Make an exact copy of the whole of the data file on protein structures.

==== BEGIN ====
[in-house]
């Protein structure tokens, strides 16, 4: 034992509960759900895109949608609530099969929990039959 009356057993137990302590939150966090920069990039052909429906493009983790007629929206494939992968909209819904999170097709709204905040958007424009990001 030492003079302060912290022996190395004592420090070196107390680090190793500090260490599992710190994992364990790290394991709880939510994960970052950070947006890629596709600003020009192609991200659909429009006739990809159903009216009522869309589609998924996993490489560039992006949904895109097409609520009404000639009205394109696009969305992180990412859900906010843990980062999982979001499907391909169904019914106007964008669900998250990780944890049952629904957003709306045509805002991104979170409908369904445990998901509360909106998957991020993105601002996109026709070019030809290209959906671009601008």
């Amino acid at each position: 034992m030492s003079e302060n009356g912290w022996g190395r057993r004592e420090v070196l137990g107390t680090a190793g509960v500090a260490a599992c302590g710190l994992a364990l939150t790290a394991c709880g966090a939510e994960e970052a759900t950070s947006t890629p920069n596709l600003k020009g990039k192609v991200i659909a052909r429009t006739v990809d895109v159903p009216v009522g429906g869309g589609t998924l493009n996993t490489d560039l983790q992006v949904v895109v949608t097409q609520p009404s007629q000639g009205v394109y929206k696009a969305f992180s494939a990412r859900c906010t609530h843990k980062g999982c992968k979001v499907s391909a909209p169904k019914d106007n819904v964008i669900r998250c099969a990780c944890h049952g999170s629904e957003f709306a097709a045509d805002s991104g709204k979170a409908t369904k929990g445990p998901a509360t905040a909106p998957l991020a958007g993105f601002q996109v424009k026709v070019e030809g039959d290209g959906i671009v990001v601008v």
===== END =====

[in-house]
């Protein structure tokens, strides 16, 4: 034992509960759900895109949608609530099969929990039959 009356057993137990302590939150966090920069990039052909429906493009983790007629929206494939992968909209819904999170097709709204905040958007424009990001 030492003079302060912290022996190395004592420090070196107390680090190793500090260490599992710190994992364990790290394991709880939510994960970052950070947006890629596709600003020009192609991200659909429009006739990809159903009216009522869309589609998924996993490489560039992006949904895109097409609520009404000639009205394109696009969305992180990412859900906010843990980062999982979001499907391909169904019914106007964008669900998250990780944890049952629904957003709306045509805002991104979170409908369904445990998901509360909106998957991020993105601002996109026709070019030809290209959906671009601008």
């Amino acid at each position: 034992m030492s003079e302060n009356g912290w022996g190395r057993r004592e420090v070196l137990g107390t680090a190793g509960v500090a260490a599992c302590g710190l994992a364990l939150t790290a394991c709880g966090a939510e994960e970052a759900t950070s947006t890629p920069n596709l600003k020009g990039k192609v991200i659909a052909r429009t006739v990809d895109v159903p009216v009522g429906g869309g589609t998924l493009n996993t490489d560039l983790q992006v949904v895109v949608t097409q609520p009404s007629q000639g009205v394109y929206k696009a969305f992180s494939a990412r859900c906010t609530h843990k980062g999982c992968k979001v499907s391909a909209p169904k019914d106007n819904v964008i669900r998250c099969a990780c944890h049952g999170s629904e957003f709306a097709a045509d805002s991104g709204k979170a409908t369904k929990g445990p998901a509360t905040a909106p998957l991020a958007g993105f601002q996109v424009k026709v070019e030809g039959d290209g959906i671009v990001v601008v």